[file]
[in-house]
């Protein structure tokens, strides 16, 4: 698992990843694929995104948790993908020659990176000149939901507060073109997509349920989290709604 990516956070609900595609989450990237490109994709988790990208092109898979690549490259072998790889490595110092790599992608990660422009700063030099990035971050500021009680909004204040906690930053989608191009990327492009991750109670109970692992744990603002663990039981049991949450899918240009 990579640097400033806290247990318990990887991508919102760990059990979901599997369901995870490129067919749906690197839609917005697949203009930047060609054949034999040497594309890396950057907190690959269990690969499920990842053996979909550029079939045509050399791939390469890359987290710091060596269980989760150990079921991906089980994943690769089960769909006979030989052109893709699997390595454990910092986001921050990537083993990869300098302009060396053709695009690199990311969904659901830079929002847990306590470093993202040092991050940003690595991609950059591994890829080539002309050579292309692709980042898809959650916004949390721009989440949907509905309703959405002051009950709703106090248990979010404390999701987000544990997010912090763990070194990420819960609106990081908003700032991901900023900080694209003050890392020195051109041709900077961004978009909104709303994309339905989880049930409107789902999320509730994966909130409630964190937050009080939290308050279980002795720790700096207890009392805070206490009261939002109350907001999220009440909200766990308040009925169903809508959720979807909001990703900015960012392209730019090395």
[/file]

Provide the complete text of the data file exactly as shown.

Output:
[in-house]
């Protein structure tokens, strides 16, 4: 698992990843694929995104948790993908020659990176000149939901507060073109997509349920989290709604 990516956070609900595609989450990237490109994709988790990208092109898979690549490259072998790889490595110092790599992608990660422009700063030099990035971050500021009680909004204040906690930053989608191009990327492009991750109670109970692992744990603002663990039981049991949450899918240009 990579640097400033806290247990318990990887991508919102760990059990979901599997369901995870490129067919749906690197839609917005697949203009930047060609054949034999040497594309890396950057907190690959269990690969499920990842053996979909550029079939045509050399791939390469890359987290710091060596269980989760150990079921991906089980994943690769089960769909006979030989052109893709699997390595454990910092986001921050990537083993990869300098302009060396053709695009690199990311969904659901830079929002847990306590470093993202040092991050940003690595991609950059591994890829080539002309050579292309692709980042898809959650916004949390721009989440949907509905309703959405002051009950709703106090248990979010404390999701987000544990997010912090763990070194990420819960609106990081908003700032991901900023900080694209003050890392020195051109041709900077961004978009909104709303994309339905989880049930409107789902999320509730994966909130409630964190937050009080939290308050279980002795720790700096207890009392805070206490009261939002109350907001999220009440909200766990308040009925169903809508959720979807909001990703900015960012392209730019090395």